City And Non Profit Leaders Shine A Light On Human Trafficking
City and non-profit leaders meet in Orlando today to draw attention to human trafficking.
Florida Abolitionist founder Tomas Lares said Central Florida’s growing population, and its popularity as a tourism destination make the region a target for traffickers.
“We are at a perfect storm here in Central Florida for these criminals to be exploiting both minors and adults, men, women, foreign-born and domestic victims,” said Lares.
According to the National Human Trafficking Hotline, Florida is the number three state for reported human trafficking cases, and Orlando has the third highest rate of calls to the National Human Trafficking hotline.
“So that’s a positive thing, it doesn’t mean that Orlando has more human trafficking than Los Angeles or New York City," said Lares.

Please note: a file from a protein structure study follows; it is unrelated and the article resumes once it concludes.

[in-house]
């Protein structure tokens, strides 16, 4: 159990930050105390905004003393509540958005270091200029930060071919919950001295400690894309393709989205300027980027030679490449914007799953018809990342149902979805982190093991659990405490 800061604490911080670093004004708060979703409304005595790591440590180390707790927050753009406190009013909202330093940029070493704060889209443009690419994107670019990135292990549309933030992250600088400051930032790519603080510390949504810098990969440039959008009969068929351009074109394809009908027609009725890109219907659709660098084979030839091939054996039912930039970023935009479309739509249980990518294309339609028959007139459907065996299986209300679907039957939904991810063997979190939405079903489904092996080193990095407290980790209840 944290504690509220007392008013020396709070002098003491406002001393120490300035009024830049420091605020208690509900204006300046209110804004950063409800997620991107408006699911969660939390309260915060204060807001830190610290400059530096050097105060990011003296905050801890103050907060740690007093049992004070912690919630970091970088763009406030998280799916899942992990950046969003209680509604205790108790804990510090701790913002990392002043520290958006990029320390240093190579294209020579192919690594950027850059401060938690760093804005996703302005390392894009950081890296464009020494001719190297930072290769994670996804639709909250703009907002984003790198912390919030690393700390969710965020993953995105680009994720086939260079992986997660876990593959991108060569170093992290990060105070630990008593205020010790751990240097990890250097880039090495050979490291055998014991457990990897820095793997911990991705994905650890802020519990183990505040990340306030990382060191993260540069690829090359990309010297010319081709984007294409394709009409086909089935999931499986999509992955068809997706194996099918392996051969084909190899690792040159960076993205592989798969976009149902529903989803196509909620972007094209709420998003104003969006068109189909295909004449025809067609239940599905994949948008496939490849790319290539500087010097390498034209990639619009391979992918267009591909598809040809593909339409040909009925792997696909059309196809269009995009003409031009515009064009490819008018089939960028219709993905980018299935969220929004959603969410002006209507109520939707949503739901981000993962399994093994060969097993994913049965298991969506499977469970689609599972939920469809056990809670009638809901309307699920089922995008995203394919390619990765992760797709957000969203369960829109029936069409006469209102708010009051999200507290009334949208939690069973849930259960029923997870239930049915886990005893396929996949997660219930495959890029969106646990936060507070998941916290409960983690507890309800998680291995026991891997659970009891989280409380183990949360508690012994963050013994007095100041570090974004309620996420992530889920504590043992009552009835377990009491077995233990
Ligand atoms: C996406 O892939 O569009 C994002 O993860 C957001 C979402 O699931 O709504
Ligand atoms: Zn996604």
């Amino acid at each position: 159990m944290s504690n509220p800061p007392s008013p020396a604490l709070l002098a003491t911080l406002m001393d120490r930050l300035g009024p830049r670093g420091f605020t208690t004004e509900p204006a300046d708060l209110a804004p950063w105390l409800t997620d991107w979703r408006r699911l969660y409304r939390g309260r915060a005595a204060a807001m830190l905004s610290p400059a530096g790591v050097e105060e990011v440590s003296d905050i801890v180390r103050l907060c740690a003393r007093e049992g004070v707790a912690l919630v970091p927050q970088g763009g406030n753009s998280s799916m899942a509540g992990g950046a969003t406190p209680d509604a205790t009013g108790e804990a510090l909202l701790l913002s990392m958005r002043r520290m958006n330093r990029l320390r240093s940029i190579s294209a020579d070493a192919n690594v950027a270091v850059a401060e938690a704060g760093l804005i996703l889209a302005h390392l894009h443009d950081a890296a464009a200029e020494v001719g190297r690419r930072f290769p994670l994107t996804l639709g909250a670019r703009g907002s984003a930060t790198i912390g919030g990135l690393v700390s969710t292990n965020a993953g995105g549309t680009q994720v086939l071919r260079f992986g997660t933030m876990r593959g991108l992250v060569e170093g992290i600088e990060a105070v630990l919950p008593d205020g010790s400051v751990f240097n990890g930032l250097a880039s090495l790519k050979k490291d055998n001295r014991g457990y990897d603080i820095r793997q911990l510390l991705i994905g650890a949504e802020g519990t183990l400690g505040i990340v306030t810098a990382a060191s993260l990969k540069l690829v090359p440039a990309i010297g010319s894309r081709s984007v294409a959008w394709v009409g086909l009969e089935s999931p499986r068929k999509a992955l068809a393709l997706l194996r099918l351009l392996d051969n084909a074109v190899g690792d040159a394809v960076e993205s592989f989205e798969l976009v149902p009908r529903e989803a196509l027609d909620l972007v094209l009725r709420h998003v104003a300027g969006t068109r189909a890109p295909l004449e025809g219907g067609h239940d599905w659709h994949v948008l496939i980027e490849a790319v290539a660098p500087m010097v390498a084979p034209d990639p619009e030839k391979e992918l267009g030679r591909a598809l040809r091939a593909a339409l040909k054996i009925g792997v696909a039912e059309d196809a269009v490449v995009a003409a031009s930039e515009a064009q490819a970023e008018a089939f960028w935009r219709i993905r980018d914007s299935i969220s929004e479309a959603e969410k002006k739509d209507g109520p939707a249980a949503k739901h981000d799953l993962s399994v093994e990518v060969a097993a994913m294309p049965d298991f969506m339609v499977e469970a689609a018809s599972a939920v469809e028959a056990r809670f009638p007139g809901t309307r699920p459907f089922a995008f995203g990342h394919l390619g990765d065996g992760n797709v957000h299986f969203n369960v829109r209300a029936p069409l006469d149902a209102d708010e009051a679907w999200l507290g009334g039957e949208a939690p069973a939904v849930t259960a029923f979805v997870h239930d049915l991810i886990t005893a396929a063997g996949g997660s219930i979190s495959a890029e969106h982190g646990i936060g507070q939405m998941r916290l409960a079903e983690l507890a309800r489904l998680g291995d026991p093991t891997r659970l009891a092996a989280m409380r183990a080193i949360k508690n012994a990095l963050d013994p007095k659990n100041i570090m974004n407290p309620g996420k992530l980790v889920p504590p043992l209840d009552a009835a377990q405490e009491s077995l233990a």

"It means that our community is calling, reporting and really engaging, really taking ownership.”
Lares said in the coming months, Orlando will open the state's first shelter for human trafficking victims.
“It is 100 per cent going to be dedicated to the trafficking issue, and all of the therapeutic and wrap around services for someone to get back into society or even out of that situation,” he said.
The shelter will cater to women 18 years and older. Orange County is funding the shelter, and Aspire Health Partners has the contract to run it.